The problem of creating stable and healthy urban communities and efficient land use planning is related to the problem of reducing residential mobility. Residential mobility has been defined as "the mechanism by which a family's housing is brought into adjustment to its housing needs". However, it must also be seen as a method of coping with a variety of social, physical and economic problems which, furthermore, create additional problems.
Residential mobility is a reflection of the instability prevailing in our urban society and, at the same time, a contribution to it. There is some evidence that residential mobility promotes mental ill-health, undesirable social conditions, and appears to be the cause of certain urban planning problems.
The purpose of this Thesis is to analyse some of the motivational factors in residential mobility and to investigate the possibility of reducing mobility and instability by providing housing which may satisfy a family's changing housing needs and by creating neighborhoods which assist in the formation of integrated communities.
The contention of this Thesis is that apart from a family's desire to adjust housing to its functional needs, it also has to adjust residence to changing status and prestige needs. It is assumed for certain groups in society that their vertical occupational mobility is the cause of their social mobility, and that members of these groups periodically adjust their residences primarily in order to satisfy their status and prestige needs. These persons become dissatisfied because of their changing socio-economic status, and although their need for segregation may be anticipated, the features which serve to satisfy their changing needs cannot be incorporated in one dwelling and one neighborhood; therefore, these persons have to move periodically.
The investigation of the relationship between changing status needs and residential adjustment was confined to thirty-nine Middle Management persons employed by a local utility corporation. Attitudes, descriptions, reasons and factual data were obtained by means of an interview schedule. Attitudes and factual data were correlated in order to establish the individual's perception of the relationship between occupational, social and residential mobility. On the basis of ratings provided by the respondents, a "Status Hierarchy of Residential Areas" was developed which served to measure each respondent's "status increase". Subsequently, each person's reasons for moving from a residence and selecting a new residence were analysed, with special focus on the individual's concern with status and prestige. Finally, the results of each separate investigation were correlated and the number of persons were identified who moved for reasons of status and prestige.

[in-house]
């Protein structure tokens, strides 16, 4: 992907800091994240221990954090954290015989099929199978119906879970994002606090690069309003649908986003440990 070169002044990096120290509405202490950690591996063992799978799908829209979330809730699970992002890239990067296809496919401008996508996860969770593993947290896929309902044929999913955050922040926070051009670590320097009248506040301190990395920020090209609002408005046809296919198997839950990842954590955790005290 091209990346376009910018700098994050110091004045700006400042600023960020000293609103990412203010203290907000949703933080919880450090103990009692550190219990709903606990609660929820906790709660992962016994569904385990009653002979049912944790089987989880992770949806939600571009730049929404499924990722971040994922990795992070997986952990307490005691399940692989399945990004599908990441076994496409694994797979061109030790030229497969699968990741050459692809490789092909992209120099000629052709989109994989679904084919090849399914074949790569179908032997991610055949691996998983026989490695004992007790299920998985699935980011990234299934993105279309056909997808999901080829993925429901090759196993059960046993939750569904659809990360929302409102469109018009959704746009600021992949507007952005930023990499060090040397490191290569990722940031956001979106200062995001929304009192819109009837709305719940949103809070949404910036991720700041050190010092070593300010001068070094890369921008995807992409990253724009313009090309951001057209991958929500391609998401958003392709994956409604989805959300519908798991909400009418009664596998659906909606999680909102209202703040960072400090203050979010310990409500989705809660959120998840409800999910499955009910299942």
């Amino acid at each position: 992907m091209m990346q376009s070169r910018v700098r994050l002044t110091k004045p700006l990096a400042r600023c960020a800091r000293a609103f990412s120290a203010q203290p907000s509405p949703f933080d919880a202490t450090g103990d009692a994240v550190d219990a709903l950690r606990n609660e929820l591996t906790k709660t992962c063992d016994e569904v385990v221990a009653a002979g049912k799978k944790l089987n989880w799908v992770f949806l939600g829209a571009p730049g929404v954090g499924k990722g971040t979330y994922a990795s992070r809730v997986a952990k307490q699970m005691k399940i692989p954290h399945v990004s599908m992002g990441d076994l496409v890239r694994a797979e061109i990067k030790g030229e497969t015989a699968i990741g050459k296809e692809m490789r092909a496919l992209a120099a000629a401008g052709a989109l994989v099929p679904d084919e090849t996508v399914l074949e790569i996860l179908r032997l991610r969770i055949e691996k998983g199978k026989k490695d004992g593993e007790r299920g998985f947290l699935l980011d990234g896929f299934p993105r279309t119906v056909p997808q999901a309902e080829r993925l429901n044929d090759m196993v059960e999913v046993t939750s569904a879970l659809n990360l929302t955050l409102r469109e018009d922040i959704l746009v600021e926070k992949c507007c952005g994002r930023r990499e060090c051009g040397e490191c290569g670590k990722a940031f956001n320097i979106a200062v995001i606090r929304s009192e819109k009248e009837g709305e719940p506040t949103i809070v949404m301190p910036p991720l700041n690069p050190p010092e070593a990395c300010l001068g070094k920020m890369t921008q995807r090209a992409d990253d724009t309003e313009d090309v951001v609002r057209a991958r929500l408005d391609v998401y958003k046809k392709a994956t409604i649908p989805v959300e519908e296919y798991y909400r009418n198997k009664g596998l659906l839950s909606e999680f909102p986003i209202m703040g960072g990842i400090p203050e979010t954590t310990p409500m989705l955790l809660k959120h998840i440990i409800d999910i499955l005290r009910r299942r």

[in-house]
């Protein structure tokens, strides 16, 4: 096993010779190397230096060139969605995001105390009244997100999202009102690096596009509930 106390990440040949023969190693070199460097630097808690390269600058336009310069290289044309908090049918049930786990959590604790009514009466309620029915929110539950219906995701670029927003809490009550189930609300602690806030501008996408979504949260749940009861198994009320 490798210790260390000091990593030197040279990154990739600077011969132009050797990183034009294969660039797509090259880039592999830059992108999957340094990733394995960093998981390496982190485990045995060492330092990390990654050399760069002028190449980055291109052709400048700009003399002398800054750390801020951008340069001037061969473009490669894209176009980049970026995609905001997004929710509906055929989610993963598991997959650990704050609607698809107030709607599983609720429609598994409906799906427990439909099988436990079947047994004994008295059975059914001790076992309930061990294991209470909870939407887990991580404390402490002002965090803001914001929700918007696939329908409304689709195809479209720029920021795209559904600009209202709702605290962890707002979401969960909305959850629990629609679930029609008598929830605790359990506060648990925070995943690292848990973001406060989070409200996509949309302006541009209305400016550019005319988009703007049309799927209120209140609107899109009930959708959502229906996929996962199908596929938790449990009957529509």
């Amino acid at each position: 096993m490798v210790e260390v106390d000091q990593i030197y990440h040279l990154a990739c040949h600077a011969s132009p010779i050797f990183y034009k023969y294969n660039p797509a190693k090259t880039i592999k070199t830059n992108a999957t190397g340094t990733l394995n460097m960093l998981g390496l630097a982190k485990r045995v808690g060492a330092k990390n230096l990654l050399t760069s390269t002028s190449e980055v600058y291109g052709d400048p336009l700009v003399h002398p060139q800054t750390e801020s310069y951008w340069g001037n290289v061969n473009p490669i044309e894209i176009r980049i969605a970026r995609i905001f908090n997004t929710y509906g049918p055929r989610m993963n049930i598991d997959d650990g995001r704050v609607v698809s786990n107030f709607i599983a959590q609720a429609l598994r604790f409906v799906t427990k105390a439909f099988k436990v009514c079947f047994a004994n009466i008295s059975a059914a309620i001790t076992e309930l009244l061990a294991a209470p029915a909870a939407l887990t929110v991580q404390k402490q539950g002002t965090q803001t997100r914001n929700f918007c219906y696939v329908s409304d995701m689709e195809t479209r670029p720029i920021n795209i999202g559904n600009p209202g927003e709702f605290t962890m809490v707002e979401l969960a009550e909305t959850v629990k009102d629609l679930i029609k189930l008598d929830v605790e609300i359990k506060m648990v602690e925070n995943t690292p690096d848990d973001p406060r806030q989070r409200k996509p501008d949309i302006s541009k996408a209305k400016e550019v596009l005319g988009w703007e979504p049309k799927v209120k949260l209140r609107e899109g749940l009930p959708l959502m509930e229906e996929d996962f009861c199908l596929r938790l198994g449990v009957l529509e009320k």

The results of the investigation indicate that a majority of the Middle Management group moved into their present or previous residences in order to adjust residences to their status and prestige needs. Furthermore, a greater number of persons were concerned with the qualities of the residential district rather than the house, as a symbol of their social status.
In the final analysis, the author concludes residential mobility which is generated by social mobility of certain occupational groups cannot be reduced unless the value structure of this society is altered. / Applied Science, Faculty of / Community and Regional Planning (SCARP), School of / Graduate
|Creators||Pape, Siegfried Willy|
|Publisher||University of British Columbia|
|Source Sets||University of British Columbia|
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